US 4057528 A
Process for repairing concrete compositions using cement mortar compositions which are capable of being pneumatically sprayed and which provide unexpectedly enhanced bonding capabilities and resistance to slump; said compositions comprising essentially a substantially non-air entraining portland cement, mineral aggregate, a styrene-butadiene copolymer latex present on a solids basis in an amount of from about 5 to about 25 percent by weight of cement, and water in an amount sufficient to provide a total water to cement ratio of from 0.22 to 0.26.
1. In the process of repairing concrete structures by applying a cement mortar thereto the improvement consisting of pneumatically applying to the concrete structure to be repaired, a mixture of a substantially non-air entraining portland cement, mineral aggregate, a styrene-butadiene copolymer latex having a styrene to butadiene weight ratio of from about 30:70 to about 70:30, said copolymer being present on a solids basis in an amount of from about 5 to about 25 percent by weight of cement, and from about 0.1 to 5 percent of a polyorganosiloxane foam depressant based on the weight of active polyorganosiloxane, while maintaining the ratio of total water to cement in such mixture at a value of from 0.22 to 0.26.
2. The process of claim 1 wherein said polyorganosiloxane is a condensation product of dimethyl silane diol.
3. The process of claim 2 wherein said latex contains, based on the weight of said copolymer, (a) from about 2 to about 10 percent of non-ionic surfactant, (b) from about 0.75 to 7.5 percent of anionic surfactant, at least about 15 percent of which is a sodium alkyl sulfate in which the alkyl group contains 9 to 17 carbon atoms, the sum of (a) and (b) not exceeding about 11 percent by weight of said copolymer and the weight ratio of (a) to (b) being within the range of about 0.7:1 to 10:1.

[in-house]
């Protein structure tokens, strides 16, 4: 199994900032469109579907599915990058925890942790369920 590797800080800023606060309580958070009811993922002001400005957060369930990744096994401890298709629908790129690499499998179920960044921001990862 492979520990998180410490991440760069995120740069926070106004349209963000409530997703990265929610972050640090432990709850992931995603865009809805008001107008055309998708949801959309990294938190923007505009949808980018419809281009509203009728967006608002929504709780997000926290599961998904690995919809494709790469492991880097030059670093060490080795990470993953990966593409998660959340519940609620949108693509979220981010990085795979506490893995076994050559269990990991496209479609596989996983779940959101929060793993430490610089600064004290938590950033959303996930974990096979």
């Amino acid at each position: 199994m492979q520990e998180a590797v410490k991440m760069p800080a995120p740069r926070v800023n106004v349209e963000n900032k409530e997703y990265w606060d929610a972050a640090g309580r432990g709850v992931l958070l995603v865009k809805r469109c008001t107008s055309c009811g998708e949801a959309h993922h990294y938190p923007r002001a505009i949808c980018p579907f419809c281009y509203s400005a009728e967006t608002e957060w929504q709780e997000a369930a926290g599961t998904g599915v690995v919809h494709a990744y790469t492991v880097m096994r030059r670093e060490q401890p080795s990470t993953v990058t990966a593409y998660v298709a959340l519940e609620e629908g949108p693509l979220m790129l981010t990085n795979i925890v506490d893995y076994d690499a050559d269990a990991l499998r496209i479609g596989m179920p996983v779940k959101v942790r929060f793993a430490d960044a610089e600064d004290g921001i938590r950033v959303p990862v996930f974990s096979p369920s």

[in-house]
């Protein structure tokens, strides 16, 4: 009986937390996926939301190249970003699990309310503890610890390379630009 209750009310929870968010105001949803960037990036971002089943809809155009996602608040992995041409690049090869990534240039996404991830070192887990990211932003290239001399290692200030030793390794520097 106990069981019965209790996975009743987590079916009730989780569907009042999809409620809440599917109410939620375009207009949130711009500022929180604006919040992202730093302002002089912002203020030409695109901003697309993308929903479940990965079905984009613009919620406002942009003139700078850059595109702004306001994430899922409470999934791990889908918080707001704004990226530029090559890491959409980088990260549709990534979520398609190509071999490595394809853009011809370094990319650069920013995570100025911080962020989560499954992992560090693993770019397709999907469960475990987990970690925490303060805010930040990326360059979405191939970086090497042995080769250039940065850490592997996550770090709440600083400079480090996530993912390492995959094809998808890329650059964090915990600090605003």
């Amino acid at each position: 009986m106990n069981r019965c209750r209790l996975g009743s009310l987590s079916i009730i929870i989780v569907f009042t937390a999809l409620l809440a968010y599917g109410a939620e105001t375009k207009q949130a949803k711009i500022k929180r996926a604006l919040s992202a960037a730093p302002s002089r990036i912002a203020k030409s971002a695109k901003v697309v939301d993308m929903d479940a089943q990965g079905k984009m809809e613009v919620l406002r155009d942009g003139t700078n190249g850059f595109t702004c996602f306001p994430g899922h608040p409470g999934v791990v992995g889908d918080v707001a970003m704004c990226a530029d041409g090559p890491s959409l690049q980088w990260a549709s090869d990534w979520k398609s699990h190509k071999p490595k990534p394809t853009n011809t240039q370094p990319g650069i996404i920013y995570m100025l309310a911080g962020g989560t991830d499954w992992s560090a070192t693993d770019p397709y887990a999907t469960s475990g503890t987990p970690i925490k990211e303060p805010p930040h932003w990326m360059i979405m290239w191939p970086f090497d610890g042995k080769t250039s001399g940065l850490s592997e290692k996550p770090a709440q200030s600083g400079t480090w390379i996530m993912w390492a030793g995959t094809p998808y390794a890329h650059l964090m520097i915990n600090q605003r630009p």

4. The process of claim 3 wherein said non-ionic surfactant is a di-alkylphenoxynonaoxyethylene-ethanol and the anionic surfactant comprises a mixture of an alkyl aryl sulfonate and a sodium alkyl sulfate.
5. The process of claim 4 wherein said alkyl aryl sulfonate is dodecylbenzene sodium sulfonate and said sodium alkyl sulfate is sodium lauryl sulfate.
6. The process of claim 5 wherein said copolymer is a copolymer of about 66 percent by weight styrene and about 34 percent by weight butadiene.
7. The process of claim 6 wherein said copolymer has an average particle size of from about 1900A to about 2500A.
8. The process of claim 7 wherein said copolymer latex has a pH of from about 9.5 to about 11.
The use of styrene-butadiene copolymer latex in portland cement compositions is known to improve the properties of such compositions. For example, U.S. Pat. No. 3,043,790 discloses that the addition to portland cement compositions of styrene-butadiene copolymer latexes of the type contemplated by the present invention, results in improved strength, especially when cured under adverse curing conditions, as well as enhanced flexibility, adhesion, and elongation at break. These latex modified portland cement compositions have found wide acceptance in the preparation and repair of highway and bridge deck construction.
Further, U.S. Pat. No. 3,895,953 discloses mixtures of hydraulic cement, sand, gravel, water and small amounts of a styrene-butadiene copolymer latex wherein such latex is utilized to reduce early slump loss of the mixtures, e.g. during transportation and handling of such mixtures.